"About half of Russia’s citizens are overweight, 25% live on a diet, and the other 25% are built in a enviable way, they can eat as much as they want without putting on any weight. However, malnourished persons fall under this category too. Combating obesity is a very sensitive issue for the people living in the Russian Federation,” says Prof. Alla Pogozheva, head of department at the Clinic of Therapeutic Nutrition of the Nutrition Research Institute under the Russian Academy of Medical Sciences.”
“The major risk posed by short-time diet has to do with stress which they invariably cause for the whole human body. A person will quickly slides back to his regular weight shortly after getting back to a usual diet. He is likely to put on some extra kilos. A therapeutic dieting course lasts 30 days in our clinic. Weight has enough time to get stabilized. Patients are fed 6 times a day. I mean they have 3 main intakes of food and 3 intermediate ones, the latter are designed to keep the lid on hunger. During the dieting course, patients are allowed to have a number of relaxed diet days only 2 weeks after the start of the principal diet. The Russian and Western nutritionists alike have arrived at the conclusion that low-calorie diets should not be used. The same applies to fasting. The names of those diets vary – the Atkins diet, the Kremlin diet, the diet of American astronauts – all of the above boil down to a diet originally patented by Dr. Atkins.”
“The diet is based on the intake of proteins and fats. The purpose is to minimize the level of carbohydrates in the body. Carbohydrates are promptly (and without suffering any loss in the process) transformed into fat. More energy is required to get a piece of lard transformed into a fat tissue. The Atkins theory maintains that carbohydrates, especially those that are easily absorbed (derived from confections) should be eliminated. In compensation, one can consume any food as much as he wants to: meat, fish, dairy products. Though the inventor of the diet loosened the restrictions in later years, he allowed the followers to include low-calorie greens in the diet, only a totally healthy person can go through this kind of diet without inflicting damage to his body. The increased level of protein is detrimental for kidneys. By the way, Dr. Atkins died from a kidney failure – the aftermath of his diets. Proteins-carbohydrates relation in the rational diet should be 1:4 as opposed to 1:2 with regard to the reduced diet. Blood will clot faster in case the relation drops lower than 1:2. Consequently, thrombosis is likely to occur. All these diets also have a diuretic effect, which leads to an increase in blood viscosity.”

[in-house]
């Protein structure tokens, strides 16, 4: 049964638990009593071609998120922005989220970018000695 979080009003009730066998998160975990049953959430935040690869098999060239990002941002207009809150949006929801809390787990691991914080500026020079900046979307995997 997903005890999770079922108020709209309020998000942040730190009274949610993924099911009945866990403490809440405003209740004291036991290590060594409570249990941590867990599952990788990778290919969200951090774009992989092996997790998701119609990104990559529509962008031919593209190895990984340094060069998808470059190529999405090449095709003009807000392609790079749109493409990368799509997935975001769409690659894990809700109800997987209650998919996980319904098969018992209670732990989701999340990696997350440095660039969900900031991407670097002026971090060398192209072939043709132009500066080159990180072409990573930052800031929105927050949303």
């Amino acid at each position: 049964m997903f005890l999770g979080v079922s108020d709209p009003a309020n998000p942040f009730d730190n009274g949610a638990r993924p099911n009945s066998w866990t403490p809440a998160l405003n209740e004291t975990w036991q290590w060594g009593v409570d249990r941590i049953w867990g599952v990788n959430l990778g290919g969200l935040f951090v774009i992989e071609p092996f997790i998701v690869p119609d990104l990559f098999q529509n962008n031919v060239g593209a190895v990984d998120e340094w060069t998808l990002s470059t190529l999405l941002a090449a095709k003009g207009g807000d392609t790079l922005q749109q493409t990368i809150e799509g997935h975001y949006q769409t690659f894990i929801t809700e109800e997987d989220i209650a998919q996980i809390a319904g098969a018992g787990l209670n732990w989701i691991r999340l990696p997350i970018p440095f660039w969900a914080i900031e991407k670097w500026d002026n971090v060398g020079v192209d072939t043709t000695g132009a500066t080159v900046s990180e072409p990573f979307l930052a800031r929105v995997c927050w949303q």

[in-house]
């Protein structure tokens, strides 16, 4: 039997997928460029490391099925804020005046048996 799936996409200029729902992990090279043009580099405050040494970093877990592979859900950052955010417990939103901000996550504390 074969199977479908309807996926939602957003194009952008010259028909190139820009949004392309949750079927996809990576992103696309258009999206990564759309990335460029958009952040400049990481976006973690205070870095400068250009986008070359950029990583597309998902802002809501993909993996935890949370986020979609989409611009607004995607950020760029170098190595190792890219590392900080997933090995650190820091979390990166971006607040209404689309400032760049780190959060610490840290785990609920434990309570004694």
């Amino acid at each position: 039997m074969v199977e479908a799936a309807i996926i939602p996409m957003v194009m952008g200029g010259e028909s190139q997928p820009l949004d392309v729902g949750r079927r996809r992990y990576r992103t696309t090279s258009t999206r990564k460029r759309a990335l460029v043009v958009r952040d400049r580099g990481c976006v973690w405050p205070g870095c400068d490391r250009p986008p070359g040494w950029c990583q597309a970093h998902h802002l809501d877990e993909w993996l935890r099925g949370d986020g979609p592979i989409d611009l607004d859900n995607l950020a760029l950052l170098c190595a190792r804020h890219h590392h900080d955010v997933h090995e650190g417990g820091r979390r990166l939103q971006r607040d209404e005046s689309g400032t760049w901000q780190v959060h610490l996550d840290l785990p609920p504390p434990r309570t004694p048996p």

- Some people seem to conduct sadistic experiments on themselves in order to slim down.
Dr. Pogozheva: First and foremost, the description is relevant in respect of complete fasting. Depriving a person of food always results in full-blown stress. We treated a few male patients in our clinic. The wives of those patients would dispense them nothing but one carrot a day and put a huge padlock on the fridge. A fasting period that lasts one day is acceptable. To be more precise, a fast lasts 36 hours. A person stops eating at 9 o’clock in the evening and stays that way on the following day. He can have breakfast in the morning of a second day. One should always take a sufficient amount of water (about 1.5 liters a day) while fasting. A ‘dry fast’ is more harmful to the body and a ‘wet’ one. Boiled water will be perfectly okay as opposed to juice. Juice and fasting are simply incompatible.
- Vegetarianism is getting increasingly popular these days…
Dr. Pogozheva: Vegetarianism has some pros and cons in it. Persons after 50 can be recommended to include more vegetables and fruits in their diet. Persons of this age group should eat meat 2-3 times a week. Yet it would be wrong for them to abstain from eating meat. Living on a meat-free diet is okay as long as meat is substituted by fish and dairy products. Children born into a family of vegetarian parents are shorter than children of non-vegetarian parents, they usually suffer from anemia and a deficiency of calcium and vitamins.
Translated by Guerman Grachev